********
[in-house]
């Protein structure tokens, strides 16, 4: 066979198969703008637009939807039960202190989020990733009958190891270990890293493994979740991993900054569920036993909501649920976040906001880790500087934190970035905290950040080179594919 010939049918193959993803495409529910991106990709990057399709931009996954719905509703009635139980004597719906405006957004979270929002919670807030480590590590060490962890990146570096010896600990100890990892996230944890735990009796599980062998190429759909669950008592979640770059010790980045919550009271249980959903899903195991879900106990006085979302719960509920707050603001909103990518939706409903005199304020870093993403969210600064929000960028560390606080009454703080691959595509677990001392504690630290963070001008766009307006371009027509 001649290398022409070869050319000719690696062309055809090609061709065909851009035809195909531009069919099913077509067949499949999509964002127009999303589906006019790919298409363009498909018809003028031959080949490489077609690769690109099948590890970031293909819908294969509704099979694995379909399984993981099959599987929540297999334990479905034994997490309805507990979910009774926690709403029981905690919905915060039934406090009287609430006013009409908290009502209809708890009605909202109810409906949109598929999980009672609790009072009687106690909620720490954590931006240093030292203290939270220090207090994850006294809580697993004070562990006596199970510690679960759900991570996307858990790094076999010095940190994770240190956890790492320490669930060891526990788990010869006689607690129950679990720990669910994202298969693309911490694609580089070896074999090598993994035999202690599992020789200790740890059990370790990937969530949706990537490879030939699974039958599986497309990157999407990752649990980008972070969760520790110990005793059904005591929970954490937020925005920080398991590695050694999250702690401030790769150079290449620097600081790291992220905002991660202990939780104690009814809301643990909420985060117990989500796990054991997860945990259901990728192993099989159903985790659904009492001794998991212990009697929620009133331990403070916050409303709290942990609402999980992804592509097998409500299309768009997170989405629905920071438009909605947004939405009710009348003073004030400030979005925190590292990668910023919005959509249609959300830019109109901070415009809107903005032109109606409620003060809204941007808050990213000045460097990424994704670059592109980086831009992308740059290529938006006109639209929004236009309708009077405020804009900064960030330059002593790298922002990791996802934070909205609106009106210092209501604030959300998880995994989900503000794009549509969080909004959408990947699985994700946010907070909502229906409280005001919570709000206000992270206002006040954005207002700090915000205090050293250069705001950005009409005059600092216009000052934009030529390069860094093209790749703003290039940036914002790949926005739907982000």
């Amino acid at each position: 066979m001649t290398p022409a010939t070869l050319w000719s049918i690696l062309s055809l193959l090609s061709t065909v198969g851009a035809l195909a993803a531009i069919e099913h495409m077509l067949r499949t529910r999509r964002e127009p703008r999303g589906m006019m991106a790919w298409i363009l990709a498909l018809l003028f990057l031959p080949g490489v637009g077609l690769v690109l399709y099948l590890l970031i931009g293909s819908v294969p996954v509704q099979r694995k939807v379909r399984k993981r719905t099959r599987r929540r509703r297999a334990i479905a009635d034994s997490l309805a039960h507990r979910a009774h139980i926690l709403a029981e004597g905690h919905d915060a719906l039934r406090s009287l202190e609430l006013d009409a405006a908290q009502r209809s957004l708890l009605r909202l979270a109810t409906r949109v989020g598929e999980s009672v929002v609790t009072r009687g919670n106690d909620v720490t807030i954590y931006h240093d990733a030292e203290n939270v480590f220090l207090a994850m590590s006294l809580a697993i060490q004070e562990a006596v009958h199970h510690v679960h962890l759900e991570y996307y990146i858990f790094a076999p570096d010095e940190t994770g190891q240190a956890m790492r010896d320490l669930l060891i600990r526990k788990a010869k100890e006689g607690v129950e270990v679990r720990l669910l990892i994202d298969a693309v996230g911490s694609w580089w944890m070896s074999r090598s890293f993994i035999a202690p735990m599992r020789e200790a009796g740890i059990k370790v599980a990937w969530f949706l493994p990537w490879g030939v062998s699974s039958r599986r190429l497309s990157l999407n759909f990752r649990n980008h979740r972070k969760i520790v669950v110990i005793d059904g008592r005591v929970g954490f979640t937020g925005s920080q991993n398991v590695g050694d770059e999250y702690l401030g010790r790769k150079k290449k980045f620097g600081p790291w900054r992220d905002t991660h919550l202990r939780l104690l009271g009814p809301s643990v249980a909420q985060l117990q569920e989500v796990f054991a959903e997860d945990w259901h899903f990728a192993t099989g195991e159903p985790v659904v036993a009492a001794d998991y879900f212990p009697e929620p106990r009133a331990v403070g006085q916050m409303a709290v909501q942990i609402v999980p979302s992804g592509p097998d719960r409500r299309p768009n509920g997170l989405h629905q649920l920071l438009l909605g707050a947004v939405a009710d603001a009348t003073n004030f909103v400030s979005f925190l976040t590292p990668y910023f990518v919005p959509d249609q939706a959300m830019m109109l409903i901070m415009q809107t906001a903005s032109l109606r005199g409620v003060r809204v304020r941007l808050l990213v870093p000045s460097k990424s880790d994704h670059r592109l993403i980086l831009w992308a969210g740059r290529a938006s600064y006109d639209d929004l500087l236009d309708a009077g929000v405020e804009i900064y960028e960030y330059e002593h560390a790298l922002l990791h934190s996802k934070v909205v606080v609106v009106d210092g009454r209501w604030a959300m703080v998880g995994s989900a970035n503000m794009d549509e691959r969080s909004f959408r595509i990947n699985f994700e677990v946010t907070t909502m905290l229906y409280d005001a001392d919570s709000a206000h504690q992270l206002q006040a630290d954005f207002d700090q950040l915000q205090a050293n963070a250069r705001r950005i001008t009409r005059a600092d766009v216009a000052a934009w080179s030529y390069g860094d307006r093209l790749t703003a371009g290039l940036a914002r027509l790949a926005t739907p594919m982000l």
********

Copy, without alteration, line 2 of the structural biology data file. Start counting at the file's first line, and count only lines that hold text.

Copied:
């Protein structure tokens, strides 16, 4: 066979198969703008637009939807039960202190989020990733009958190891270990890293493994979740991993900054569920036993909501649920976040906001880790500087934190970035905290950040080179594919 010939049918193959993803495409529910991106990709990057399709931009996954719905509703009635139980004597719906405006957004979270929002919670807030480590590590060490962890990146570096010896600990100890990892996230944890735990009796599980062998190429759909669950008592979640770059010790980045919550009271249980959903899903195991879900106990006085979302719960509920707050603001909103990518939706409903005199304020870093993403969210600064929000960028560390606080009454703080691959595509677990001392504690630290963070001008766009307006371009027509 001649290398022409070869050319000719690696062309055809090609061709065909851009035809195909531009069919099913077509067949499949999509964002127009999303589906006019790919298409363009498909018809003028031959080949490489077609690769690109099948590890970031293909819908294969509704099979694995379909399984993981099959599987929540297999334990479905034994997490309805507990979910009774926690709403029981905690919905915060039934406090009287609430006013009409908290009502209809708890009605909202109810409906949109598929999980009672609790009072009687106690909620720490954590931006240093030292203290939270220090207090994850006294809580697993004070562990006596199970510690679960759900991570996307858990790094076999010095940190994770240190956890790492320490669930060891526990788990010869006689607690129950679990720990669910994202298969693309911490694609580089070896074999090598993994035999202690599992020789200790740890059990370790990937969530949706990537490879030939699974039958599986497309990157999407990752649990980008972070969760520790110990005793059904005591929970954490937020925005920080398991590695050694999250702690401030790769150079290449620097600081790291992220905002991660202990939780104690009814809301643990909420985060117990989500796990054991997860945990259901990728192993099989159903985790659904009492001794998991212990009697929620009133331990403070916050409303709290942990609402999980992804592509097998409500299309768009997170989405629905920071438009909605947004939405009710009348003073004030400030979005925190590292990668910023919005959509249609959300830019109109901070415009809107903005032109109606409620003060809204941007808050990213000045460097990424994704670059592109980086831009992308740059290529938006006109639209929004236009309708009077405020804009900064960030330059002593790298922002990791996802934070909205609106009106210092209501604030959300998880995994989900503000794009549509969080909004959408990947699985994700946010907070909502229906409280005001919570709000206000992270206002006040954005207002700090915000205090050293250069705001950005009409005059600092216009000052934009030529390069860094093209790749703003290039940036914002790949926005739907982000």